Your infrastructure's in the cloud and the Internet goes down. Now what?

When the Internet is down for us, many of the things we do become unavailable. Many organizations are, in effect, crossing their fingers rather than planning in earnest.
Written by Larry Seltzer, Contributor

We've come to expect Internet connectivity to be available because the provision of it has become so cheap. And that expectation has led us to become reliant on it. When the Internet is down for us, many of the things we do become unavailable. This reliance on the Internet has made planning for the lack of it complicated. Many organizations are, in effect, crossing their fingers rather than planning in earnest.

Often when it is unavailable, the solution is more or different Internet connectivity and other redundancy: If your servers or data center go offline your company and your customers may be out of luck. If you have a real cloud architecture with redundant Internet connections, even redundant data centers with replication of software and data, you can stay in business.

I spoke with Adrian Sanabria, Senior Analyst, Information Security at 451 Research. He asks "[i]f the primary goal is to keep your applications up and running and your data accessible, does it make sense to even have an offline model? Especially when a connection to the Internet is so easy to come by?" And he's right. From the point of view of keeping your server-based applications accessible, the cloud is the best answer. I would add that, by the same logic, large public clouds, like Amazon Web Services and Microsoft Azure are similarly natural because they give you massive redundancy and worldwide reach without having to build your own data center.

But what about client-side outages? It used to be the case that you could generally expect your applications to work even when the network was down. This may or may not be true anymore. An offline model for web-based applications is possible and standards, such as Service Workers and IndexedDB, are emerging for them. Still, it's bad to be disconnected to everyone else and some applications can't reasonably be expected to work with inconsistent access.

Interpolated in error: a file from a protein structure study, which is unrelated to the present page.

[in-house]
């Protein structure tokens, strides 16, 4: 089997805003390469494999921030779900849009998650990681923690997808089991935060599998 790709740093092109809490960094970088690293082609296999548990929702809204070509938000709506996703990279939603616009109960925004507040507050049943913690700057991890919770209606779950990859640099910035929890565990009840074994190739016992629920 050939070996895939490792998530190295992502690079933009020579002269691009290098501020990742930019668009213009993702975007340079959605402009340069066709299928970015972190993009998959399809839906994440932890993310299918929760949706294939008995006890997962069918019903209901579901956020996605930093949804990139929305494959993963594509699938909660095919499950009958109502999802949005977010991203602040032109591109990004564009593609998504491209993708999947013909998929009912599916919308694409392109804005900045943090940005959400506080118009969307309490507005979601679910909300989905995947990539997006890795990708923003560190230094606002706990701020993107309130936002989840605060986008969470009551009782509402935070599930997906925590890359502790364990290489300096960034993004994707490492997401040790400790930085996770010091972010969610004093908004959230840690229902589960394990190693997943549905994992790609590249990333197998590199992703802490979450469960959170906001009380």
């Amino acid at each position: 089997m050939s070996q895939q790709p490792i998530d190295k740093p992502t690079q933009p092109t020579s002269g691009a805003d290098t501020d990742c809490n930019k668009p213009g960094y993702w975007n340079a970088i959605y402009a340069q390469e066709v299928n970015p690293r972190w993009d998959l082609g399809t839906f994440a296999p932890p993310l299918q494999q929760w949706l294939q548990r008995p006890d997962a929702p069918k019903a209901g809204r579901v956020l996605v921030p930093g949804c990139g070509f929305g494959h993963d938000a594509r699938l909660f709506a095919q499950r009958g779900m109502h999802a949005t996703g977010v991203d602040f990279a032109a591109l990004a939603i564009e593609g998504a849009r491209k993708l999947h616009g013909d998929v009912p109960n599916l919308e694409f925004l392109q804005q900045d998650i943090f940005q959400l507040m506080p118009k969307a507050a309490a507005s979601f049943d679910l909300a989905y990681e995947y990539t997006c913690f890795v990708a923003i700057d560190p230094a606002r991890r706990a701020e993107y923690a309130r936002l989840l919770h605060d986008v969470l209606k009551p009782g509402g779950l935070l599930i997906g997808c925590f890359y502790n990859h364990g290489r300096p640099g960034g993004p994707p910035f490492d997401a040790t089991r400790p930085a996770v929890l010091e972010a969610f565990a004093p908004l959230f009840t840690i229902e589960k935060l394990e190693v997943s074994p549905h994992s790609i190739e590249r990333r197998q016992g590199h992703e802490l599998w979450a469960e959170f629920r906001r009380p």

Big companies with the budget for it have backup. As Sanabria puts it, "[m]ost larger enterprises already have a few fallbacks if one Internet connection goes out -- at least two providers, with different paths into the building, some using 4G as a third fallback."

There are two problems with this: One, as Sanabria points out, is that if you don't actually test your failover backup service from time to time, you shouldn't be relying on it. The other is that often separate Internet sources will share some vulnerable infrastructure, such as wires on the same utility poles.

And parenthetically, if you're not spending a fortune running your own data centers you can justify more budget for Internet access contingencies. But Sanabria thinks it's increasingly not worth it. Just give your employees 4G-enabled laptops or phones that can be hotspots. It's true that businesses are increasingly allowing for remote work and disaster planning is a good argument for it.

It may even be worthwhile as an exercise. Require employees to have a plan for working offsite and schedule a day for everyone, or perhaps one department at a time, to do so. You might learn something about productivity while you're at it. 9/11 proved that it's possible your offices may be out of commission for a while. Do you really want to have to make up your plans on the spot when that happens?

I'm not as confident as Sanabria about enterprise readiness for Internet outages. I've always been skeptical of 4G as a backup for an organization. If the Internet is out for a large area then everyone will be hitting on the 4G networks, and I suspect they would become much less reliable. But clearly the world is moving in the direction of what he describes and the bandwidth and reliability of those networks is increasing.

And if you're not that big an organization? If you have just one main office building you have to consider the possibility that it will be out of commission and/or that your Internet access will be gone. First, the cloud is definitely your friend. You can't afford for some key SQL Server at your office to be inaccessible.

How seriously does your organization plan for outages? Please tell us about it in the comments.

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